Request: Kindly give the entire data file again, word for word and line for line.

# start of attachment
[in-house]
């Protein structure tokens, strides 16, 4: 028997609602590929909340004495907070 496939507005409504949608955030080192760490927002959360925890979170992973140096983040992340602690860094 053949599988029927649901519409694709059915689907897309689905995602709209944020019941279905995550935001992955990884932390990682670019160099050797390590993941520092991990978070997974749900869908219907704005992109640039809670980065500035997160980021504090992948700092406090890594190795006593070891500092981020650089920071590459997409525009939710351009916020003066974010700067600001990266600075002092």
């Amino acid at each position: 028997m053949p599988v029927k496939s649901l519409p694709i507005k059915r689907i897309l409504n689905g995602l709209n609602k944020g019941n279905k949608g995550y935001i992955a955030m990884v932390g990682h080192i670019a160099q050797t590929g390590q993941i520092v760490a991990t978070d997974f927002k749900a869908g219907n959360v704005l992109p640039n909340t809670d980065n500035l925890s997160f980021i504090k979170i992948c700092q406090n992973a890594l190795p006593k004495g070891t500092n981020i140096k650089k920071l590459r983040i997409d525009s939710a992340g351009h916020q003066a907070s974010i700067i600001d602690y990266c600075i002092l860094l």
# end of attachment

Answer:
[in-house]
């Protein structure tokens, strides 16, 4: 028997609602590929909340004495907070 496939507005409504949608955030080192760490927002959360925890979170992973140096983040992340602690860094 053949599988029927649901519409694709059915689907897309689905995602709209944020019941279905995550935001992955990884932390990682670019160099050797390590993941520092991990978070997974749900869908219907704005992109640039809670980065500035997160980021504090992948700092406090890594190795006593070891500092981020650089920071590459997409525009939710351009916020003066974010700067600001990266600075002092």
């Amino acid at each position: 028997m053949p599988v029927k496939s649901l519409p694709i507005k059915r689907i897309l409504n689905g995602l709209n609602k944020g019941n279905k949608g995550y935001i992955a955030m990884v932390g990682h080192i670019a160099q050797t590929g390590q993941i520092v760490a991990t978070d997974f927002k749900a869908g219907n959360v704005l992109p640039n909340t809670d980065n500035l925890s997160f980021i504090k979170i992948c700092q406090n992973a890594l190795p006593k004495g070891t500092n981020i140096k650089k920071l590459r983040i997409d525009s939710a992340g351009h916020q003066a907070s974010i700067i600001d602690y990266c600075i002092l860094l």